Man Sues Post Office After Flagpole Malfunction
A man in the parking lot of the post office suffered a head injury after the rusted pole broke off and struck him in the head. He has since filed a lawsuit seeking a recovery of more than $30,000. According to the complaint, the flagpole was unreasonably dangerous due to a rusted base.
Reading the complaint, it’s difficult to determine what injuries the plaintiff suffered as a result of being struck in the head with a flagpole. The complaint is light on specifics and instead, broadly addresses categories of injury that require medical expense. In personal injury filings, it is often difficult to determine the extent of a plaintiff’s injuries until months or even years have passed. That is just one of the reasons why lawsuits take a long time to settle.
In this case, you have a premises liability lawsuit filed against the post office. The post office is alleged to be responsible for the property’s maintenance and allowed a flagpole with a rusted base to accrue damage until one day, it cracked off its base and struck a customer in the head. With due deference to other factors that may not be mentioned in the complaint, a lawsuit like this sounds like it is most likely to result in significant compensation for the plaintiff.
Understanding premises liability lawsuits
A proprietor who invites others onto their property for their own financial benefit owes an invitee the strongest duty of care under the law. Those who go to do business are afforded special protections. Most premises liability lawsuits are filed under this theory of liability. Nonetheless, the plaintiff needs to establish that there was some form of negligence. Negligence isn’t established by the fact of the injury, but the proprietor’s relationship to the dangerous condition.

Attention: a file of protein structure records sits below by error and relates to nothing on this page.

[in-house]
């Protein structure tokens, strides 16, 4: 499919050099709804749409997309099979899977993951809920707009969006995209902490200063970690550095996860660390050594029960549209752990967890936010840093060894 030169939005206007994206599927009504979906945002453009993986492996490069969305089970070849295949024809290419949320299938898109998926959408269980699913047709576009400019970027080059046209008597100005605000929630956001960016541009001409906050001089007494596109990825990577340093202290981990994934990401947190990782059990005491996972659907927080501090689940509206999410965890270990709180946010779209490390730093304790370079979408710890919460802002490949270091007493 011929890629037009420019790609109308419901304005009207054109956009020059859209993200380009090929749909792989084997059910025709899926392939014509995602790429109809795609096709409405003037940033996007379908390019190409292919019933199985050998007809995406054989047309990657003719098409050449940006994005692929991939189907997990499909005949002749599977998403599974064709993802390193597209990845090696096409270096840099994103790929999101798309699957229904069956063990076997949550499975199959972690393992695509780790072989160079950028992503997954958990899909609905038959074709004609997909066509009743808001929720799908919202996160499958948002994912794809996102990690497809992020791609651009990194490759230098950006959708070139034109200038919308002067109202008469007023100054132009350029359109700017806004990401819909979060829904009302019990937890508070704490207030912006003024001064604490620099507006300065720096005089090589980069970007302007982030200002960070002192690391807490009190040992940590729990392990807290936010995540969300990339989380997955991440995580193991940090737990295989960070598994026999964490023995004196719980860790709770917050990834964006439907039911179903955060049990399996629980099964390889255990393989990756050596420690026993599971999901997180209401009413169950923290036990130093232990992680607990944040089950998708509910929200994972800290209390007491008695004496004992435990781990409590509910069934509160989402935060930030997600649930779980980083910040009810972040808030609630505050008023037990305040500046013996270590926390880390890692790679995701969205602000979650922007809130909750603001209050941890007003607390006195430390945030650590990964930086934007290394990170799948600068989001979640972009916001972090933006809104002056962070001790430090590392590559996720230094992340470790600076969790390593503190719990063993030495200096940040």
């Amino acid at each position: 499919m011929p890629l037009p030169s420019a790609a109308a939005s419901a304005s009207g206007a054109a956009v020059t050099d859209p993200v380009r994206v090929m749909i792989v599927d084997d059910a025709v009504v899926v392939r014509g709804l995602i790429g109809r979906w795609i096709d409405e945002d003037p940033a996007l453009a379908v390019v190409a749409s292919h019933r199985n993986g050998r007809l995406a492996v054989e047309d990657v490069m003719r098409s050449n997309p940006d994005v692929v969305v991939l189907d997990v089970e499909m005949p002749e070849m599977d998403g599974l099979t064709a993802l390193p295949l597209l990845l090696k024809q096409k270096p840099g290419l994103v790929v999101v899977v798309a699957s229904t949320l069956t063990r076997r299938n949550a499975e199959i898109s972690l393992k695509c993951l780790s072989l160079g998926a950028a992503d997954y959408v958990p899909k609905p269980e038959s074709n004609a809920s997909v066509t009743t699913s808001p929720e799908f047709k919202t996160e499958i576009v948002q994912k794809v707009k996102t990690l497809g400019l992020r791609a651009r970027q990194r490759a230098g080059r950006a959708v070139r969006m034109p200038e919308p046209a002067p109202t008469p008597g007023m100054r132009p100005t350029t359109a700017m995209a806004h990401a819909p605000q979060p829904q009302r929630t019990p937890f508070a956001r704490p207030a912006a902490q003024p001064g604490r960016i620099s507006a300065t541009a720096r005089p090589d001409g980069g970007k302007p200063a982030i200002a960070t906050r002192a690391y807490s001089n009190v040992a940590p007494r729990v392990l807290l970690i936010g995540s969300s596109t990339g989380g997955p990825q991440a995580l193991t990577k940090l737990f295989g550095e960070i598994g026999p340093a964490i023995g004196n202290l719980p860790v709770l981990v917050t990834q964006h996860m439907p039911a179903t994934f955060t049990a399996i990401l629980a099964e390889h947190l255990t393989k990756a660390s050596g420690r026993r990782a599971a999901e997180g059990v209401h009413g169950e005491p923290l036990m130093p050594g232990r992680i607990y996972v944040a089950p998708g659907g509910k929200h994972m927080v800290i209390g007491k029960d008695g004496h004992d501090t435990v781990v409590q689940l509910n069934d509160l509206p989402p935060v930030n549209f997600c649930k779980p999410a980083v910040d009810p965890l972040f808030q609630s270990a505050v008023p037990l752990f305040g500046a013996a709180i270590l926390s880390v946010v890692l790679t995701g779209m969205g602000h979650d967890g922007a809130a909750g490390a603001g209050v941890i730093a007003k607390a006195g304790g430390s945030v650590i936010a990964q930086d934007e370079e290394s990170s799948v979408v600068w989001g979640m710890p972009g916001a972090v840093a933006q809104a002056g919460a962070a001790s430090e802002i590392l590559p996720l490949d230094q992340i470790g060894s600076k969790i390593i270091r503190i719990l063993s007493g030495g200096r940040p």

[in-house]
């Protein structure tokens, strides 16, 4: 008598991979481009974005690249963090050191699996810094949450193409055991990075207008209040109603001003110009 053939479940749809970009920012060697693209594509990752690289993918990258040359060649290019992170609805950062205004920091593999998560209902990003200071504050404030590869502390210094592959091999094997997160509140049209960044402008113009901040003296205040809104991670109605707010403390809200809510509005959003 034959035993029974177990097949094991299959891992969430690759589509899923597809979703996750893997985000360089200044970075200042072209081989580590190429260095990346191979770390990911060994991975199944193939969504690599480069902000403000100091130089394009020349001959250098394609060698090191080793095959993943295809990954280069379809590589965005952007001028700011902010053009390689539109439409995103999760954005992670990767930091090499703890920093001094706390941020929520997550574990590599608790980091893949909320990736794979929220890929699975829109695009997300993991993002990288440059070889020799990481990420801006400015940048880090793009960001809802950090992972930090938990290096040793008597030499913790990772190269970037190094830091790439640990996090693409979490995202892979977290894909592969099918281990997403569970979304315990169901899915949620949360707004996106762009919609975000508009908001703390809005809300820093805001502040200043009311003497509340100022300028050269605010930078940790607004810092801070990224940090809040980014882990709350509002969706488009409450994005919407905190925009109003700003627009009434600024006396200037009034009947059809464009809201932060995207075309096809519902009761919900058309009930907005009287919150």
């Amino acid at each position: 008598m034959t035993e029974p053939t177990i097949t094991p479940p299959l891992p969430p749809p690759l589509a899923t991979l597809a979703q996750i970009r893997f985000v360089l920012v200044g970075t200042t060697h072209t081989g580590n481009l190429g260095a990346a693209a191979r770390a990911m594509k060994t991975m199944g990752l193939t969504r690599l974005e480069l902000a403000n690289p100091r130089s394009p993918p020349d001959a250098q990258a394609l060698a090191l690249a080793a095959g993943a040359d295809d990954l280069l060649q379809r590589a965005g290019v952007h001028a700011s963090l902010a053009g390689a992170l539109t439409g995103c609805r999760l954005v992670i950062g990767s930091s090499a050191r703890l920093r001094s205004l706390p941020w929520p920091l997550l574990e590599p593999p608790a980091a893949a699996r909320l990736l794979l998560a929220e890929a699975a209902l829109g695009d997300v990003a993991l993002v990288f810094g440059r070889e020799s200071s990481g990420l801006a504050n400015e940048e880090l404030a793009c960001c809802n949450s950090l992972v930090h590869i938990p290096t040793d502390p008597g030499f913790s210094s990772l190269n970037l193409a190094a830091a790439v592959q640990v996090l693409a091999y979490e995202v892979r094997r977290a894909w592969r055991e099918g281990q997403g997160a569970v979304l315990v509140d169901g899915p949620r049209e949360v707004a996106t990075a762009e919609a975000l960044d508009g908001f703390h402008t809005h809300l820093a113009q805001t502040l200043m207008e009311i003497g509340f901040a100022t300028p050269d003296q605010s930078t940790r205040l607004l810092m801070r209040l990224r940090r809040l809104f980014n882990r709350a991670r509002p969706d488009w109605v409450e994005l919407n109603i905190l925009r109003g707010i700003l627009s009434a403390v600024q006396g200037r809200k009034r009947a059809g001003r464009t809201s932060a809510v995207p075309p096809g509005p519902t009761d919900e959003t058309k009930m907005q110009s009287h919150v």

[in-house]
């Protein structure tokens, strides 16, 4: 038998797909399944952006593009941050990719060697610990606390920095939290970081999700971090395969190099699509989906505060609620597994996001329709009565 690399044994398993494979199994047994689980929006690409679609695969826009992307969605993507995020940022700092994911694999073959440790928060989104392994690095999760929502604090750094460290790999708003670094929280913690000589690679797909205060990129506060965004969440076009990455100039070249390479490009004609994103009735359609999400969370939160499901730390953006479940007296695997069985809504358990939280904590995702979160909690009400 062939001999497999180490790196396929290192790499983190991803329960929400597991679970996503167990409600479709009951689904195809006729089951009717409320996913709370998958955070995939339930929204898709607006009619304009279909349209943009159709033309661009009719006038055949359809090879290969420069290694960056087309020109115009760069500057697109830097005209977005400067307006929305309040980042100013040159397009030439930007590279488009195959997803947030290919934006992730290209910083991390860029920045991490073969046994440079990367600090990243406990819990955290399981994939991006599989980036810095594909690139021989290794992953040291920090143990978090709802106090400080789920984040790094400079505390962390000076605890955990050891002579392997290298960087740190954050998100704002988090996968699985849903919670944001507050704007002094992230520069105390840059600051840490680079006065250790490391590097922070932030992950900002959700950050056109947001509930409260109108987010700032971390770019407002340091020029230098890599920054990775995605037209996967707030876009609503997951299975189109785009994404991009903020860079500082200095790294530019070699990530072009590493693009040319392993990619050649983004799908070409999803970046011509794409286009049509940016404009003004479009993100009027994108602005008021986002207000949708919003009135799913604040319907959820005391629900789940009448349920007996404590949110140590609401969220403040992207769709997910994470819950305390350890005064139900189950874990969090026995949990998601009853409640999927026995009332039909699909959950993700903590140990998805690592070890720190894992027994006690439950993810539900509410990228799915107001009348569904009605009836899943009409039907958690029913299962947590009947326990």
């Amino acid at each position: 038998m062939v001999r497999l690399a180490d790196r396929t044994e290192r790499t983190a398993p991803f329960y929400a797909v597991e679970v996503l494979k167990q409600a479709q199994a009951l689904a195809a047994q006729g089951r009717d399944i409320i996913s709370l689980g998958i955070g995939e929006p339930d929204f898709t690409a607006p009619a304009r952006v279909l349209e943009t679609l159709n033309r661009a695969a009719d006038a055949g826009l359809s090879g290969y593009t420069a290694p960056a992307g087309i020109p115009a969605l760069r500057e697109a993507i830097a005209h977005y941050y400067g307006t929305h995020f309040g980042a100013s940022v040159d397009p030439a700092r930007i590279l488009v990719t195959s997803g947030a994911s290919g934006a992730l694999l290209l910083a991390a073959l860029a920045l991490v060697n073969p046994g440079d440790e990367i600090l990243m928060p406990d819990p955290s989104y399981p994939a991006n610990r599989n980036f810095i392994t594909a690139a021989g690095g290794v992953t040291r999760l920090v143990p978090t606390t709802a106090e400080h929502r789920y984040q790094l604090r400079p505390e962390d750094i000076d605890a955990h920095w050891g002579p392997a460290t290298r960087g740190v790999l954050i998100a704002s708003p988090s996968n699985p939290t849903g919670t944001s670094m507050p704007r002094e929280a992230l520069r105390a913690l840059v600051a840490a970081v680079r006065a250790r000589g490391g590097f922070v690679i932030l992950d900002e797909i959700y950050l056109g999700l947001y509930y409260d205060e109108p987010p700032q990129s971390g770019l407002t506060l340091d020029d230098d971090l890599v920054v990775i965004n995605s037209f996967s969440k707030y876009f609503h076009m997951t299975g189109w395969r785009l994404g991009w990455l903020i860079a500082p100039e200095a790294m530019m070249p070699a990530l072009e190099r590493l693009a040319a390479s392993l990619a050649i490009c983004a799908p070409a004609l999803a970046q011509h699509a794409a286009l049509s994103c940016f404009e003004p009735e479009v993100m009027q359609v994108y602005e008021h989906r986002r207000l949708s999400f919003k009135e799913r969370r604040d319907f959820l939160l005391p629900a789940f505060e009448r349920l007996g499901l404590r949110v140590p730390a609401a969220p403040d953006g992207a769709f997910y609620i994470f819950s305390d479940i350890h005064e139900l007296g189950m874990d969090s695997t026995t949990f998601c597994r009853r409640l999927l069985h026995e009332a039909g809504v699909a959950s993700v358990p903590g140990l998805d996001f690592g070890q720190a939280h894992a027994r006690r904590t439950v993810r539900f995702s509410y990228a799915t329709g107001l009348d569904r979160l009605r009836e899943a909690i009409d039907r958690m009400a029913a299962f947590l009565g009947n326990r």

In cases where you have a slip and fall accident, the plaintiff must be able to establish that the proprietor knew or should have known about the dangerous condition had ordinary care been exercised. So, the proprietor can still claim they didn’t know about the dangerous condition and defeat the claim. However, when you have a flagpole that’s been slowly rusting for a decade and it collapses, injuring a patron, the law holds you responsible for not maintaining the premises in safe condition. It would be assumed that the proprietor should have known about the rusted flagpole or inspected it at least once before it fell over. In other words, even in the proprietor had no idea that the flagpole was rusted, ordinary care rendered to ensure the safety of the premises would have caught the problem sooner. It never happened, someone is injured, and therefore, the post office is liable.
Talk to a Tampa Premises Liability Attorney Today
If you have been injured due to a dangerous condition on someone else’s property, the Tampa personal injury attorneys at The Matassini Law Firm can help you recover damages related to your injuries. Call today to set up a free consultation and we can begin discussing your options today.